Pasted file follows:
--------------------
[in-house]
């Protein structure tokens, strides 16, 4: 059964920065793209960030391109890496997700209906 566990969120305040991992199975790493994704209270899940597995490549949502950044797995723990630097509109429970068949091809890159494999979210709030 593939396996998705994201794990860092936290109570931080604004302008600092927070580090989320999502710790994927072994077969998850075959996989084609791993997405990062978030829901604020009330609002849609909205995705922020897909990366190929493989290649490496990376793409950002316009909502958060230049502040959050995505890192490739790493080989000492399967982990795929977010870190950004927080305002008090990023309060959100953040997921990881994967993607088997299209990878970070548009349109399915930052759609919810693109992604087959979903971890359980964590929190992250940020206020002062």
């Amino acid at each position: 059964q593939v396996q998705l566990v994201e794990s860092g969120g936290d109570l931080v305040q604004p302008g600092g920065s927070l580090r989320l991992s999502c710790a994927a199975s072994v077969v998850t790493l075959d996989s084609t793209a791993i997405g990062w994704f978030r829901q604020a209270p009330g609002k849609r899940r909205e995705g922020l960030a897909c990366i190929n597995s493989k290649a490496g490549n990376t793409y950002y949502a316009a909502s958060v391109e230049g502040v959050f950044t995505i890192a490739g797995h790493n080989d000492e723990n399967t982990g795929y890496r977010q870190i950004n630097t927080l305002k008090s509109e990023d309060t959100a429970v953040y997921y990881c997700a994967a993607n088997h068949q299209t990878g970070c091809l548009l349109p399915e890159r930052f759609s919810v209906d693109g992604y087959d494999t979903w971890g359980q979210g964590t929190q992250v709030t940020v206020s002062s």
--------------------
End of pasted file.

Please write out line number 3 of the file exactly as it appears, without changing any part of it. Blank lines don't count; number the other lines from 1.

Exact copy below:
């Amino acid at each position: 059964q593939v396996q998705l566990v994201e794990s860092g969120g936290d109570l931080v305040q604004p302008g600092g920065s927070l580090r989320l991992s999502c710790a994927a199975s072994v077969v998850t790493l075959d996989s084609t793209a791993i997405g990062w994704f978030r829901q604020a209270p009330g609002k849609r899940r909205e995705g922020l960030a897909c990366i190929n597995s493989k290649a490496g490549n990376t793409y950002y949502a316009a909502s958060v391109e230049g502040v959050f950044t995505i890192a490739g797995h790493n080989d000492e723990n399967t982990g795929y890496r977010q870190i950004n630097t927080l305002k008090s509109e990023d309060t959100a429970v953040y997921y990881c997700a994967a993607n088997h068949q299209t990878g970070c091809l548009l349109p399915e890159r930052f759609s919810v209906d693109g992604y087959d494999t979903w971890g359980q979210g964590t929190q992250v709030t940020v206020s002062s």